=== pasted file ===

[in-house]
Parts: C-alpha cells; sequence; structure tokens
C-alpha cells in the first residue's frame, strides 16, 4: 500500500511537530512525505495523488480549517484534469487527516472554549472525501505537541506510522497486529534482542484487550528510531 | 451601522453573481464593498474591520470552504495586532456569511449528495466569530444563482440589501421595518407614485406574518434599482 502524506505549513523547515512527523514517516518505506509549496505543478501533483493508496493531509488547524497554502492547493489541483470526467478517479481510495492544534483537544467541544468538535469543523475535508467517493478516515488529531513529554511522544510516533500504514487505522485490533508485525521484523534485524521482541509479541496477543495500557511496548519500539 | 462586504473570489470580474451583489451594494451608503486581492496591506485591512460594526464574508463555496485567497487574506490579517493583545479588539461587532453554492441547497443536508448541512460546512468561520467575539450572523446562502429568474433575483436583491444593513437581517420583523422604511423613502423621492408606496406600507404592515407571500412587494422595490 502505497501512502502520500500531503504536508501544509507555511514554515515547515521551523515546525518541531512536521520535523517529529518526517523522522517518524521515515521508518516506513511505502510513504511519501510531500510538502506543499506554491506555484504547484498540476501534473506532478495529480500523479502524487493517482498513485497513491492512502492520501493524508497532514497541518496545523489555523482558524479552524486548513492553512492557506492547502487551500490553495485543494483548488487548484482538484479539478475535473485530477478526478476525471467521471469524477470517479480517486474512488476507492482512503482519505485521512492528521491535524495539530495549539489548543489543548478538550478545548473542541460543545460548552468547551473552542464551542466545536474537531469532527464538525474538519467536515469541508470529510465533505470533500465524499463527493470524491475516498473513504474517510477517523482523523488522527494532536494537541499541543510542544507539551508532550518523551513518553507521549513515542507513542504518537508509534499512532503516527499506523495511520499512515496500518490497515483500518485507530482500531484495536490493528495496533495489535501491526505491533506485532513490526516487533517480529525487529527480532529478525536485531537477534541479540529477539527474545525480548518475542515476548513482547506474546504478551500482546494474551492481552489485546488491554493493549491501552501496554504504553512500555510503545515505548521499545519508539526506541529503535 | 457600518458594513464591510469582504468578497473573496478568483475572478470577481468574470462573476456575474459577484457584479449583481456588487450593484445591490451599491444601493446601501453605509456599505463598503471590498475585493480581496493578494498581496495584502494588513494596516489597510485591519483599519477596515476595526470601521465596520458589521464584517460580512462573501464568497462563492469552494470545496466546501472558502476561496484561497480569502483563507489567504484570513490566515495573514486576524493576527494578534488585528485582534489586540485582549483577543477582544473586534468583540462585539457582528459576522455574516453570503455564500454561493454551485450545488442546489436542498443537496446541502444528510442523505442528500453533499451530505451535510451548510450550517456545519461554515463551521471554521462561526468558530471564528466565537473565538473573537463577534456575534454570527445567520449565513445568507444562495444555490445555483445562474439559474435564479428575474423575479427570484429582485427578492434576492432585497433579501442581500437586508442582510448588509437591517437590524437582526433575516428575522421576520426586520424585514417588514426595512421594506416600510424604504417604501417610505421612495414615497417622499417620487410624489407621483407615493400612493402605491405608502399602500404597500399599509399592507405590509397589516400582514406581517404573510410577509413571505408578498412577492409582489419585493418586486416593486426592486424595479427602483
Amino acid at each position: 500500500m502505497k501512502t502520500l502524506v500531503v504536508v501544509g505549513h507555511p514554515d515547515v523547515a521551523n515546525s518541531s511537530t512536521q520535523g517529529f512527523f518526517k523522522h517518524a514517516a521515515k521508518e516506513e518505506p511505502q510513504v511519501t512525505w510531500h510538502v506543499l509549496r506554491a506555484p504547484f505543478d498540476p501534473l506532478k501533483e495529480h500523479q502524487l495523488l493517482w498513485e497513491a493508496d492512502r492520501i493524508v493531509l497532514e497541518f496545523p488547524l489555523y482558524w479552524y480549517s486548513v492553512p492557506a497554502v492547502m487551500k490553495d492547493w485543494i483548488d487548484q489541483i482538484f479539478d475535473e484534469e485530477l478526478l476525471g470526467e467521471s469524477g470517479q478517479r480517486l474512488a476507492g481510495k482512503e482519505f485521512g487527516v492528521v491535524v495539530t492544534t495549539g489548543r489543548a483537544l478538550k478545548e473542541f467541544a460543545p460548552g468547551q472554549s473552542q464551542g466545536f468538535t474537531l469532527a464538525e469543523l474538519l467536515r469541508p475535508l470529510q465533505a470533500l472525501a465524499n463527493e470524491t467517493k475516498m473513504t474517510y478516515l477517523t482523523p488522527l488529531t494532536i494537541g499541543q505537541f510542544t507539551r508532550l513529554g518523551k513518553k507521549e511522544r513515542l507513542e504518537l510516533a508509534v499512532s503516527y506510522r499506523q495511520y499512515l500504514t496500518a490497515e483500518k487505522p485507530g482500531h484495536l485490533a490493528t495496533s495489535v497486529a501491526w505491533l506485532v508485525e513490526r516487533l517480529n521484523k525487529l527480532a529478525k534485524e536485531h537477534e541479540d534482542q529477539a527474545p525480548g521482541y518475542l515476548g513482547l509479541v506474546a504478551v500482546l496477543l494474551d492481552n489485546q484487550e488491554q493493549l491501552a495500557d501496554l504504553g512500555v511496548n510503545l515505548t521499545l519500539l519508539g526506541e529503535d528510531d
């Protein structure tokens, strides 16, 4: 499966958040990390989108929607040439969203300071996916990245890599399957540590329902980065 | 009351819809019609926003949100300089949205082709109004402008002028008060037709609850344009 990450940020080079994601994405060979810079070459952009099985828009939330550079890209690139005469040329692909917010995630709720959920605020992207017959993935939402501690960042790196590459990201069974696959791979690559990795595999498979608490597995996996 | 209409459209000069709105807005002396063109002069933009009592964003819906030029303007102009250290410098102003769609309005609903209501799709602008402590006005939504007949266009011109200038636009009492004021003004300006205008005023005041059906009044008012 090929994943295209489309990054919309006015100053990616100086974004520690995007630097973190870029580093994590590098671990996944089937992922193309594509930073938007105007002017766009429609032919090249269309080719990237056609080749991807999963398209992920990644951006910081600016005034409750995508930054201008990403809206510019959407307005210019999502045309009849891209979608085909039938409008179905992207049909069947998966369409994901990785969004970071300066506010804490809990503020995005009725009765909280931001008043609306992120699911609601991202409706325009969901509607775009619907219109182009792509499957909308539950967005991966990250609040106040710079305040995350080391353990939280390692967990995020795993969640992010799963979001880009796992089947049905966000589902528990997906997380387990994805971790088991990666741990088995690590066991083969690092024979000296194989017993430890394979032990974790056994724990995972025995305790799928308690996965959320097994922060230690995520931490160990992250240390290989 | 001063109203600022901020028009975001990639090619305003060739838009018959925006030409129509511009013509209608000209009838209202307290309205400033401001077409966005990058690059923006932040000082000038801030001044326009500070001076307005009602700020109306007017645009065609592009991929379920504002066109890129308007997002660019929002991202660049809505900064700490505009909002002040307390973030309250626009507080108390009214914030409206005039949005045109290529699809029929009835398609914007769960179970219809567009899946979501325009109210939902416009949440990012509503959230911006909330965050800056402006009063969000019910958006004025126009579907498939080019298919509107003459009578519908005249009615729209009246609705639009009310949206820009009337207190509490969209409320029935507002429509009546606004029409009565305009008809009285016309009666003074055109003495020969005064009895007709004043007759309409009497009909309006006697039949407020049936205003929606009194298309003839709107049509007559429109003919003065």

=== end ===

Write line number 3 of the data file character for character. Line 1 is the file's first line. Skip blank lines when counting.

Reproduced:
C-alpha cells in the first residue's frame, strides 16, 4: 500500500511537530512525505495523488480549517484534469487527516472554549472525501505537541506510522497486529534482542484487550528510531 | 451601522453573481464593498474591520470552504495586532456569511449528495466569530444563482440589501421595518407614485406574518434599482 502524506505549513523547515512527523514517516518505506509549496505543478501533483493508496493531509488547524497554502492547493489541483470526467478517479481510495492544534483537544467541544468538535469543523475535508467517493478516515488529531513529554511522544510516533500504514487505522485490533508485525521484523534485524521482541509479541496477543495500557511496548519500539 | 462586504473570489470580474451583489451594494451608503486581492496591506485591512460594526464574508463555496485567497487574506490579517493583545479588539461587532453554492441547497443536508448541512460546512468561520467575539450572523446562502429568474433575483436583491444593513437581517420583523422604511423613502423621492408606496406600507404592515407571500412587494422595490 502505497501512502502520500500531503504536508501544509507555511514554515515547515521551523515546525518541531512536521520535523517529529518526517523522522517518524521515515521508518516506513511505502510513504511519501510531500510538502506543499506554491506555484504547484498540476501534473506532478495529480500523479502524487493517482498513485497513491492512502492520501493524508497532514497541518496545523489555523482558524479552524486548513492553512492557506492547502487551500490553495485543494483548488487548484482538484479539478475535473485530477478526478476525471467521471469524477470517479480517486474512488476507492482512503482519505485521512492528521491535524495539530495549539489548543489543548478538550478545548473542541460543545460548552468547551473552542464551542466545536474537531469532527464538525474538519467536515469541508470529510465533505470533500465524499463527493470524491475516498473513504474517510477517523482523523488522527494532536494537541499541543510542544507539551508532550518523551513518553507521549513515542507513542504518537508509534499512532503516527499506523495511520499512515496500518490497515483500518485507530482500531484495536490493528495496533495489535501491526505491533506485532513490526516487533517480529525487529527480532529478525536485531537477534541479540529477539527474545525480548518475542515476548513482547506474546504478551500482546494474551492481552489485546488491554493493549491501552501496554504504553512500555510503545515505548521499545519508539526506541529503535 | 457600518458594513464591510469582504468578497473573496478568483475572478470577481468574470462573476456575474459577484457584479449583481456588487450593484445591490451599491444601493446601501453605509456599505463598503471590498475585493480581496493578494498581496495584502494588513494596516489597510485591519483599519477596515476595526470601521465596520458589521464584517460580512462573501464568497462563492469552494470545496466546501472558502476561496484561497480569502483563507489567504484570513490566515495573514486576524493576527494578534488585528485582534489586540485582549483577543477582544473586534468583540462585539457582528459576522455574516453570503455564500454561493454551485450545488442546489436542498443537496446541502444528510442523505442528500453533499451530505451535510451548510450550517456545519461554515463551521471554521462561526468558530471564528466565537473565538473573537463577534456575534454570527445567520449565513445568507444562495444555490445555483445562474439559474435564479428575474423575479427570484429582485427578492434576492432585497433579501442581500437586508442582510448588509437591517437590524437582526433575516428575522421576520426586520424585514417588514426595512421594506416600510424604504417604501417610505421612495414615497417622499417620487410624489407621483407615493400612493402605491405608502399602500404597500399599509399592507405590509397589516400582514406581517404573510410577509413571505408578498412577492409582489419585493418586486416593486426592486424595479427602483